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The Fed Goes Nuclear

edited March 23 in Other Investing
It was my sense the Fed would be deploying new programs this time around. This report discusses some of them (still no direct stock market purchases as far as I can tell)....

The Federal Open Market Committee (FOMC) announced a series of steps this morning designed to support the flow of credit in the U.S. economy. The actions taken are breath-taking in their scope. Indeed, these steps surpass in breadth and depth the measures that the Fed created in the midst of the financial crisis a decade ago. If the Fed pulled out a monetary policy "bazooka" during that crisis, then the steps it announced this morning are the central bank equivalent of "going nuclear."

.....For starters, the committee announced this morning that it will be creating two facilities to support credit to large employers. The Primary Market Corporate Credit Facility (PMCCF) will support the issuance of investment grade corporate bonds, and the Secondary Market Corporate Credit Facility (SMCCF) is aimed at provide liquidity in the investment grade corporate bond market. This is the first time, of which we are aware, that the Fed has stepped in to provide direct support to the corporate bond market.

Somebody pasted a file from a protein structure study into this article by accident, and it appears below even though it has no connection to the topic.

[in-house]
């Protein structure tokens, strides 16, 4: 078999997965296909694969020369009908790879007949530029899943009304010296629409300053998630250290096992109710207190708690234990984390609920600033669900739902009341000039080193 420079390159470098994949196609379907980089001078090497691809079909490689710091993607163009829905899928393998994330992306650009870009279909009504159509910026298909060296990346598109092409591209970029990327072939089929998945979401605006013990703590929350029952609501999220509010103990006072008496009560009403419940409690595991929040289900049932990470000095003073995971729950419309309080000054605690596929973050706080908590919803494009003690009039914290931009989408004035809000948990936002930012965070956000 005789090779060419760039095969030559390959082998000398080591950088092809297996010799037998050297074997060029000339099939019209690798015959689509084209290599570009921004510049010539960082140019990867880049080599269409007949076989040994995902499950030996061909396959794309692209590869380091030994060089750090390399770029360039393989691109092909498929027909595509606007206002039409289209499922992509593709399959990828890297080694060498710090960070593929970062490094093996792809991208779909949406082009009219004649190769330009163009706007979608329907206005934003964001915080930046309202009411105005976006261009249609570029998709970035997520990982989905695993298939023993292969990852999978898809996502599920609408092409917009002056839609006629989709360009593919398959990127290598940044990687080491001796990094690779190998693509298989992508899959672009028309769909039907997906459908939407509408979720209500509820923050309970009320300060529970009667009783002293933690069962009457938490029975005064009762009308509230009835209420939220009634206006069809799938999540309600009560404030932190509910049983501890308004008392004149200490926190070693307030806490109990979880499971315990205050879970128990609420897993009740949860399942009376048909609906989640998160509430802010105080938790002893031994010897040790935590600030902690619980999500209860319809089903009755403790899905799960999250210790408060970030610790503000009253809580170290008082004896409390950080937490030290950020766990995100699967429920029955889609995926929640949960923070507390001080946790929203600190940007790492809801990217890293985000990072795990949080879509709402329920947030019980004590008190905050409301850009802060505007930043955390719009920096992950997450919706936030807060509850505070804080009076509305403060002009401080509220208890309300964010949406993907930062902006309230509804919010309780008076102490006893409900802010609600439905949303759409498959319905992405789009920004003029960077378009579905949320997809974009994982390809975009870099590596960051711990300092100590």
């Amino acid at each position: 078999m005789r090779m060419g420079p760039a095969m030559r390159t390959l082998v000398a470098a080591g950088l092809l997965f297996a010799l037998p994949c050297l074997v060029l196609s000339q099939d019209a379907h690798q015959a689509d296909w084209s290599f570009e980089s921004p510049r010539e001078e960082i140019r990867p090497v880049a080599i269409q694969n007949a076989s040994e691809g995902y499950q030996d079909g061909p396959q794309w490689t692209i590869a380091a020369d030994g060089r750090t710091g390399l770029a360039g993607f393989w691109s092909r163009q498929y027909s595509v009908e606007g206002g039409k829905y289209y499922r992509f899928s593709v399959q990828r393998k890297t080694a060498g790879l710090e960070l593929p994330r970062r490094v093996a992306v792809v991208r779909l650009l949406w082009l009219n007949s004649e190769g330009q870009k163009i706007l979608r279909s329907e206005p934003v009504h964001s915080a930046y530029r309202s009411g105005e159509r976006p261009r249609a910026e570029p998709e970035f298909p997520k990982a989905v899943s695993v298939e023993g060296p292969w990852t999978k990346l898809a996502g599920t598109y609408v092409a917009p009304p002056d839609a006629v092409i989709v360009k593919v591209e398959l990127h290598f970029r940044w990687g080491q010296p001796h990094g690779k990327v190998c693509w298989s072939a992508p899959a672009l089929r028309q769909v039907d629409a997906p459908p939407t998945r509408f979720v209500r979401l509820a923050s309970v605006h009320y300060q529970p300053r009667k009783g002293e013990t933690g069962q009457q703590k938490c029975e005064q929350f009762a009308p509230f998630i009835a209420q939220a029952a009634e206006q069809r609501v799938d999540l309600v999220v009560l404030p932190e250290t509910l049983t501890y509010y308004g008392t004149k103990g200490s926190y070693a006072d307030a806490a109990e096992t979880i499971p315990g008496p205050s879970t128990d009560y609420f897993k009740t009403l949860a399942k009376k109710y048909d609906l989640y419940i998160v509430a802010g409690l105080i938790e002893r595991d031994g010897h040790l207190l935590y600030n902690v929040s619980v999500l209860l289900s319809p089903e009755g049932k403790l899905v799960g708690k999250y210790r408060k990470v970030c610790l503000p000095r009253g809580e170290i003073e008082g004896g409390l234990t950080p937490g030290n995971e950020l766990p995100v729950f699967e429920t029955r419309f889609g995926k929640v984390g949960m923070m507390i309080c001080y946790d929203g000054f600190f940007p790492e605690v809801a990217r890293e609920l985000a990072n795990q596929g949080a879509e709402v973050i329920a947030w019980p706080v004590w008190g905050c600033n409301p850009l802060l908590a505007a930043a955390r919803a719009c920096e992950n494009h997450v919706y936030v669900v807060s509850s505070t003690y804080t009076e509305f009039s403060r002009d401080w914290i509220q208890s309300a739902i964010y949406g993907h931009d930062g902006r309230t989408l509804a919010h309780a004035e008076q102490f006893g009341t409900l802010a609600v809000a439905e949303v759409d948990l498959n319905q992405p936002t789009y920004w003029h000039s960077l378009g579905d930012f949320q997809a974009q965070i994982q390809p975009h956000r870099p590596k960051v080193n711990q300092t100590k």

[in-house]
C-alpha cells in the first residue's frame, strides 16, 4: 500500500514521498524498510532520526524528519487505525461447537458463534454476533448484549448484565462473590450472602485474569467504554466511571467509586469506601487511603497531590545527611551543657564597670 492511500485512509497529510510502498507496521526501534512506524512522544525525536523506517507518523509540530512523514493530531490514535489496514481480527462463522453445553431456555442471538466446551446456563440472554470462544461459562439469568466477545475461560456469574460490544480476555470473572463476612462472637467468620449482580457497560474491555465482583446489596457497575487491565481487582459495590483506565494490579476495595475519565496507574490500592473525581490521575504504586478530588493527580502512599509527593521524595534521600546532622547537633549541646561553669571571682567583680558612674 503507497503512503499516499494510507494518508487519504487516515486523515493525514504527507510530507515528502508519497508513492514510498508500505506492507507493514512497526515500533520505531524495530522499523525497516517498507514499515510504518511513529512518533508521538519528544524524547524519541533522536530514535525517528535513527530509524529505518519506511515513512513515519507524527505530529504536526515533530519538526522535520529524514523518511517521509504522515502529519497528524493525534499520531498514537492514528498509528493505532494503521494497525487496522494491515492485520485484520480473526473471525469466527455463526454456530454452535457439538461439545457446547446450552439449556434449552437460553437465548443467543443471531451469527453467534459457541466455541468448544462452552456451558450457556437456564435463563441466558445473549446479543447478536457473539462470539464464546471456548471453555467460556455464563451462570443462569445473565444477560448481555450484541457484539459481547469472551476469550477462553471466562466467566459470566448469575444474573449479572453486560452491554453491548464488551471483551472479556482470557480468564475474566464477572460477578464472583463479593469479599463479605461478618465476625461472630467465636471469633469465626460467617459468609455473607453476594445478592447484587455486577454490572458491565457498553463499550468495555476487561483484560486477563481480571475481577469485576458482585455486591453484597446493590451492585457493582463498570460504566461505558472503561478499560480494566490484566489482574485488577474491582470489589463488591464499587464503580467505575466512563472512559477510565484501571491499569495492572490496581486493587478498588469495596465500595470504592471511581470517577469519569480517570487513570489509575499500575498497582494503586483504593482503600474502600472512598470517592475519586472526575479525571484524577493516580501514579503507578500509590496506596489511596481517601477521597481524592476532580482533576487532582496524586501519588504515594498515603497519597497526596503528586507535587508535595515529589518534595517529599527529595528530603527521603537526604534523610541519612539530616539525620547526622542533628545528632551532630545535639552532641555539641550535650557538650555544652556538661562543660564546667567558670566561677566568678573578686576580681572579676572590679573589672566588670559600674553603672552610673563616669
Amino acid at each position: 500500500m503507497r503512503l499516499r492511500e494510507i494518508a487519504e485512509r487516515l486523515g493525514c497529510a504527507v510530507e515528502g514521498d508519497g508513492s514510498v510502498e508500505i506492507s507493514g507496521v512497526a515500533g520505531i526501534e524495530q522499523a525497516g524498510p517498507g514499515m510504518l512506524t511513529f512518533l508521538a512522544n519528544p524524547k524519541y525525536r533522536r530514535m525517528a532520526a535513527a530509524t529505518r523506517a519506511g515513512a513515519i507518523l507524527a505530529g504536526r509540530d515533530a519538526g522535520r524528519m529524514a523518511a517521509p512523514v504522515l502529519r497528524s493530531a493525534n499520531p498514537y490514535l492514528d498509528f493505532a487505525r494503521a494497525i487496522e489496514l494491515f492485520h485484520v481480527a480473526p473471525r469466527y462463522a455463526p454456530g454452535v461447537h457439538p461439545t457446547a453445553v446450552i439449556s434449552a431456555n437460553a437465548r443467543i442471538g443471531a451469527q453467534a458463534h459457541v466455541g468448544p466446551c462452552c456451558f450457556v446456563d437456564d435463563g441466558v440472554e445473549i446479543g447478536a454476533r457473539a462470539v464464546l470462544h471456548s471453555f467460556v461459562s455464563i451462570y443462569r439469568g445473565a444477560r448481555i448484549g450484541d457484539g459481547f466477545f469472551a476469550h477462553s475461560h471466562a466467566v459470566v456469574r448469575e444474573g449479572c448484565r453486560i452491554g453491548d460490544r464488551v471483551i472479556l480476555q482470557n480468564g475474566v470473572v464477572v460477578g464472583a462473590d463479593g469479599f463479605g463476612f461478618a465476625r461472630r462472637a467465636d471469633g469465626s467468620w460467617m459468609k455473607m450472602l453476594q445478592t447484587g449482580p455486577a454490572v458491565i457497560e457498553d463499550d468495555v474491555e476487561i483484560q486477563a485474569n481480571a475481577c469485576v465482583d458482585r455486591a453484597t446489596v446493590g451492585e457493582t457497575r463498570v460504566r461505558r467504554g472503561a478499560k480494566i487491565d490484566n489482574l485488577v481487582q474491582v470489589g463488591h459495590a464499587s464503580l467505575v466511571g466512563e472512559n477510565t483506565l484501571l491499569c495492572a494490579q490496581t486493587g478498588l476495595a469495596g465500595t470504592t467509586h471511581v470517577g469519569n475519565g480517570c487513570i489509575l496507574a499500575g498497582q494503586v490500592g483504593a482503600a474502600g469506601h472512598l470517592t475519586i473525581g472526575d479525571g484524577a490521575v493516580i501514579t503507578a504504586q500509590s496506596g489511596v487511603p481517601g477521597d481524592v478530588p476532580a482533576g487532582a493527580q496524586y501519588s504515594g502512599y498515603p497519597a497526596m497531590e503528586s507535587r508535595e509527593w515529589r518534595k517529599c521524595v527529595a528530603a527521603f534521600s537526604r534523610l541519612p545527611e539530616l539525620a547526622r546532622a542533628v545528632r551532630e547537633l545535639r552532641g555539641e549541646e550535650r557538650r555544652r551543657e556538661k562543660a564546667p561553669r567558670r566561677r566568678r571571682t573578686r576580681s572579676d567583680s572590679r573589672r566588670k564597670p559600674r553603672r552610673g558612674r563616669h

...the Fed created the Money Market Mutual Fund Liquidity Facility (MMLF) last week to support money market funds. The Fed has broadened the MMLF to include variable rate notes that are issued by municipalities. In addition, the Fed will also support municipal financing via its expansion of the Commercial Paper Funding Facility (CPFF) to include high-quality, tax-exempt commercial paper.

Most incredibly, the committee announced that it will soon be releasing details on the Main Street Business Lending Program that is intended to support lending to small-and-medium sized businesses. This program will support efforts that are underway by the Small Business Administration (SBA) to keep credit flowing to businesses that rely primarily on bank lending for financing.


  • Courageous thing to do.
  • I posted the below last week, but it was likely not viewed by most. Now that we have arrived at QEE (Quantitative Easing Extreme) .....thank you for your indulgence.


    I posted this back in 2011; or there about. I need some comic relief again, don't know about you.